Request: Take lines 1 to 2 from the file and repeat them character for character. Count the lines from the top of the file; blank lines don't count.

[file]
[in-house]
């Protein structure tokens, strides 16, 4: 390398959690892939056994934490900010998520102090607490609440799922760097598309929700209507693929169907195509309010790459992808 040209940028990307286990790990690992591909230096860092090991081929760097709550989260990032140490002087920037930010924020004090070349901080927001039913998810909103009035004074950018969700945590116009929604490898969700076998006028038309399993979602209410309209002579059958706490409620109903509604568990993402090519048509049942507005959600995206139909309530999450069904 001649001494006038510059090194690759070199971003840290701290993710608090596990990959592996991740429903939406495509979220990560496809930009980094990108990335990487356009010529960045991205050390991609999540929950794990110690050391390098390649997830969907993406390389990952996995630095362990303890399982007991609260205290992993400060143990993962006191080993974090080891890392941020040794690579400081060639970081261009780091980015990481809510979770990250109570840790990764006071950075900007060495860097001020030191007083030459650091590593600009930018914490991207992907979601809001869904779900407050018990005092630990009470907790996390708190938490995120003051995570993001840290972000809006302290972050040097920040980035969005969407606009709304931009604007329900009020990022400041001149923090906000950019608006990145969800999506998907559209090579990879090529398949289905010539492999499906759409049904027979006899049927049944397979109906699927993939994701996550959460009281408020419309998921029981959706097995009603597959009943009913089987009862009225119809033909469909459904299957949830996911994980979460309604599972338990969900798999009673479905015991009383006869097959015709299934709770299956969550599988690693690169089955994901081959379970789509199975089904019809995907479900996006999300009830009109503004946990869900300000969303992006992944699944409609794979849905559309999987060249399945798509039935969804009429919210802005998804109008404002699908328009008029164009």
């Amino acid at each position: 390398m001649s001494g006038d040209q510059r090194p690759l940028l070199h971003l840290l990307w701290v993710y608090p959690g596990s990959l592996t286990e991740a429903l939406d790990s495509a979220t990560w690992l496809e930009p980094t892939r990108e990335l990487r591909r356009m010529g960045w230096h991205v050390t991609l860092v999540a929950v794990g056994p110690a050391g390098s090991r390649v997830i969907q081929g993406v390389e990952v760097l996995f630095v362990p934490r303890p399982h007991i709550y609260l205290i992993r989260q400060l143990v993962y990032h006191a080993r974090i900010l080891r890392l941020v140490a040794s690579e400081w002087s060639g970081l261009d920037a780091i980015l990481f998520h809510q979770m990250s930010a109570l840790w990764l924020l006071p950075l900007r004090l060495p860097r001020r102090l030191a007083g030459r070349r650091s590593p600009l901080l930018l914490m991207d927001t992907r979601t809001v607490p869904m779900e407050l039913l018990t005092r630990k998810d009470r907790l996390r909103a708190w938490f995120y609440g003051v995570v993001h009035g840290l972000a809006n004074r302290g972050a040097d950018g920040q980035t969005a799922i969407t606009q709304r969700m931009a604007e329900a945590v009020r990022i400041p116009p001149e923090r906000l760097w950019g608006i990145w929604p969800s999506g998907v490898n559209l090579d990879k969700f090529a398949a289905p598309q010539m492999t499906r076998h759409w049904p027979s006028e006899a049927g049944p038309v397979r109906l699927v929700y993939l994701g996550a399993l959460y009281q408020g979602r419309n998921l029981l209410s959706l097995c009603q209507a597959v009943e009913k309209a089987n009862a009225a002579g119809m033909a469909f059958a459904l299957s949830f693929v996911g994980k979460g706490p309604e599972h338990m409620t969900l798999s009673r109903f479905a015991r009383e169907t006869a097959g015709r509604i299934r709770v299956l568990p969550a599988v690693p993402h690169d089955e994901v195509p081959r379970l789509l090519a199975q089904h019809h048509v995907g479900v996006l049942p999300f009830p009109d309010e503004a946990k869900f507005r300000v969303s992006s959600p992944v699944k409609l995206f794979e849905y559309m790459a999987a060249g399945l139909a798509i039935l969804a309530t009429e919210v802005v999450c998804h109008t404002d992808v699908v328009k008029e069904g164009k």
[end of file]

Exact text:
[in-house]
């Protein structure tokens, strides 16, 4: 390398959690892939056994934490900010998520102090607490609440799922760097598309929700209507693929169907195509309010790459992808 040209940028990307286990790990690992591909230096860092090991081929760097709550989260990032140490002087920037930010924020004090070349901080927001039913998810909103009035004074950018969700945590116009929604490898969700076998006028038309399993979602209410309209002579059958706490409620109903509604568990993402090519048509049942507005959600995206139909309530999450069904 001649001494006038510059090194690759070199971003840290701290993710608090596990990959592996991740429903939406495509979220990560496809930009980094990108990335990487356009010529960045991205050390991609999540929950794990110690050391390098390649997830969907993406390389990952996995630095362990303890399982007991609260205290992993400060143990993962006191080993974090080891890392941020040794690579400081060639970081261009780091980015990481809510979770990250109570840790990764006071950075900007060495860097001020030191007083030459650091590593600009930018914490991207992907979601809001869904779900407050018990005092630990009470907790996390708190938490995120003051995570993001840290972000809006302290972050040097920040980035969005969407606009709304931009604007329900009020990022400041001149923090906000950019608006990145969800999506998907559209090579990879090529398949289905010539492999499906759409049904027979006899049927049944397979109906699927993939994701996550959460009281408020419309998921029981959706097995009603597959009943009913089987009862009225119809033909469909459904299957949830996911994980979460309604599972338990969900798999009673479905015991009383006869097959015709299934709770299956969550599988690693690169089955994901081959379970789509199975089904019809995907479900996006999300009830009109503004946990869900300000969303992006992944699944409609794979849905559309999987060249399945798509039935969804009429919210802005998804109008404002699908328009008029164009």